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Stanley 55-116 8-inch Nail Puller
Best pry bar
For pulling nails or prying a stuck window, the inexpensive Stanley worked as well as other pry bars twice the price. It may not be the most polished tool, but it gets the job done.
Stanley patterned this pry bar after the traditional Japanese pry bar, with a thin nail puller on one end and a fin-shaped 1¾-inch-wide prying edge on the other. (Western pry bars have bulkier nail pullers and thicker prying ends.) We noticed two elements of the Stanley pry bar that make it so successful at prying. The first is that the leading edge of the fin is thin enough to wedge easily between two boards with minimal damage to the wood. The second is that the prying end has a pronounced arc, so with a single prying motion the tool has a “lift” of about an inch, in contrast to competitors that reach only ¾ inch. Although this extra amount may not sound significant, it adds a lot of control to the prying motion.
The prying edge of the Stanley pry bar also has a notch in it, creating a second nail puller; this feature wasn’t present on all of the pry bars we tried. During testing I found it to be useful for very small items such as picture hangers: The dramatic arc of the Stanley’s fin made it easy to lift the tiny nails out, and because the width of the fin spread out the fulcrum pressure, I didn’t mar my walls as I might have if I had used a hammer’s nail pullers or even a set of pliers.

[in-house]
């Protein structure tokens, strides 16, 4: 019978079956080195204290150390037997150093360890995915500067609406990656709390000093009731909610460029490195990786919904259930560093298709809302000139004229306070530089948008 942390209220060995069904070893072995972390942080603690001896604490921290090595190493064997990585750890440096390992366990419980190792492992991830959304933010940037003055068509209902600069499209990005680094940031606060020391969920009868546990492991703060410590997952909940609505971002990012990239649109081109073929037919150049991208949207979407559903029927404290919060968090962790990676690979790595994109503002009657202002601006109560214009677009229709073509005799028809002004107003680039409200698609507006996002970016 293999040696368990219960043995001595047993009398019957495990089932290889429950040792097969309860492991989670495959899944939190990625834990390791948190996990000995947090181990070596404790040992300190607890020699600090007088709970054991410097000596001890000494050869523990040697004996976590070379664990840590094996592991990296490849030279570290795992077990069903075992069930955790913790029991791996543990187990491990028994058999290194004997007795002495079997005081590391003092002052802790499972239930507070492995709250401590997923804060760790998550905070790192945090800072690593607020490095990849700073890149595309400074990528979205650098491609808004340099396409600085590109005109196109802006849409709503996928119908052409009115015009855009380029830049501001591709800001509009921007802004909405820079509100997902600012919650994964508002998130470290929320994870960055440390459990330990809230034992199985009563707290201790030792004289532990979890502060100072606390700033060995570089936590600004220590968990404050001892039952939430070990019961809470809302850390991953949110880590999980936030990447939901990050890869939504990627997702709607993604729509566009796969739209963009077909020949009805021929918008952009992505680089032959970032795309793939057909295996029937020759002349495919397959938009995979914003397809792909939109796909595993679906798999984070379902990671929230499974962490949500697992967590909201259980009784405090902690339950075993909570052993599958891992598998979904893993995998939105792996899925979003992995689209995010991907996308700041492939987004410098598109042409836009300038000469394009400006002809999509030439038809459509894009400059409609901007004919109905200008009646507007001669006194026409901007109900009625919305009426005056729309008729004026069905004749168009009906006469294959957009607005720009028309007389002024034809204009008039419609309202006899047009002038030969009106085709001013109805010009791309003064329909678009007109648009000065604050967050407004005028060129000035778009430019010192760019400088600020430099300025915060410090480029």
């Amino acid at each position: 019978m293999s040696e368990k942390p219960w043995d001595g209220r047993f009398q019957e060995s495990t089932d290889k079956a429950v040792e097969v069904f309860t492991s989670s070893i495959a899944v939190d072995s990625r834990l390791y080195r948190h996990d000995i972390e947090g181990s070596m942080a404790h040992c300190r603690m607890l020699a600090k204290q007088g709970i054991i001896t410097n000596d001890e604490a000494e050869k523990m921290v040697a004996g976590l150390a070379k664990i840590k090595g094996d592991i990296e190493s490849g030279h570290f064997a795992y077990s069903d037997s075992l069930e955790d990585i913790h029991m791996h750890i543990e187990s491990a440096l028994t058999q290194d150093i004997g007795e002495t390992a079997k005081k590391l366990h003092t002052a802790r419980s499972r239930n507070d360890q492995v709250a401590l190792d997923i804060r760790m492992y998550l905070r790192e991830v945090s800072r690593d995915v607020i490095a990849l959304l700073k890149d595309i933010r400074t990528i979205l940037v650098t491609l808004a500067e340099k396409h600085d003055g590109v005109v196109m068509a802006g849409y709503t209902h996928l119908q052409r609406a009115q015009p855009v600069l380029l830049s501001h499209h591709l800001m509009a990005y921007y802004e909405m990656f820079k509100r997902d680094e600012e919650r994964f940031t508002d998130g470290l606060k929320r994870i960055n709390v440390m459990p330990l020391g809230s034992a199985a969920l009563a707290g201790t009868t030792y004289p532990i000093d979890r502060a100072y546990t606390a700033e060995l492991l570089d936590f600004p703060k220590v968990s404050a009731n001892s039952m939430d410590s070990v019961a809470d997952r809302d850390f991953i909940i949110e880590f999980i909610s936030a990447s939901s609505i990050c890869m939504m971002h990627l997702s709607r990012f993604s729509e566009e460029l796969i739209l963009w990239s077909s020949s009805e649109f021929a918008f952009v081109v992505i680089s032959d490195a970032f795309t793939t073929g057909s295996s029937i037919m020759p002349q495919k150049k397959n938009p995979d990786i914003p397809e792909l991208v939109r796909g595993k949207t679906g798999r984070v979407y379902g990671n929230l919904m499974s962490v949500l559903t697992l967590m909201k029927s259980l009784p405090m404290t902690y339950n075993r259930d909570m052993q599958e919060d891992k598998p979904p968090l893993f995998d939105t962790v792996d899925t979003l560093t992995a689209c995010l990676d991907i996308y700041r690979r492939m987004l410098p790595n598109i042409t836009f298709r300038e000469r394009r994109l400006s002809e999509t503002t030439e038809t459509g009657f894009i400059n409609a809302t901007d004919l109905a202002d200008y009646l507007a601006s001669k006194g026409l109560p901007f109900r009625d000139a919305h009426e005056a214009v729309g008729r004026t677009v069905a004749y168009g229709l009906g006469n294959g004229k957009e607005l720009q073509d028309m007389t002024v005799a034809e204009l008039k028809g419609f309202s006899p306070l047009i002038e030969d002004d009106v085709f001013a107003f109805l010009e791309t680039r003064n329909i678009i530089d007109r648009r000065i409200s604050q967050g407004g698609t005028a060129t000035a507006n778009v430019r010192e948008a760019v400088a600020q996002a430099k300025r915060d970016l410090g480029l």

While our testers lavished the most praise on the prying end, we also liked the nail puller quite a bit. Because it’s so small, it can work in places that a hammer’s bulky nail pullers can’t. Also, the tips of the pullers taper to a point, so you can use a hammer to pound them in and around a buried nail head in order to get a good grab. (Just don’t expect this procedure to leave the wood surface in perfect condition.)
Source: NY Times – Wirecutter
Keyword: The Best Pry Bar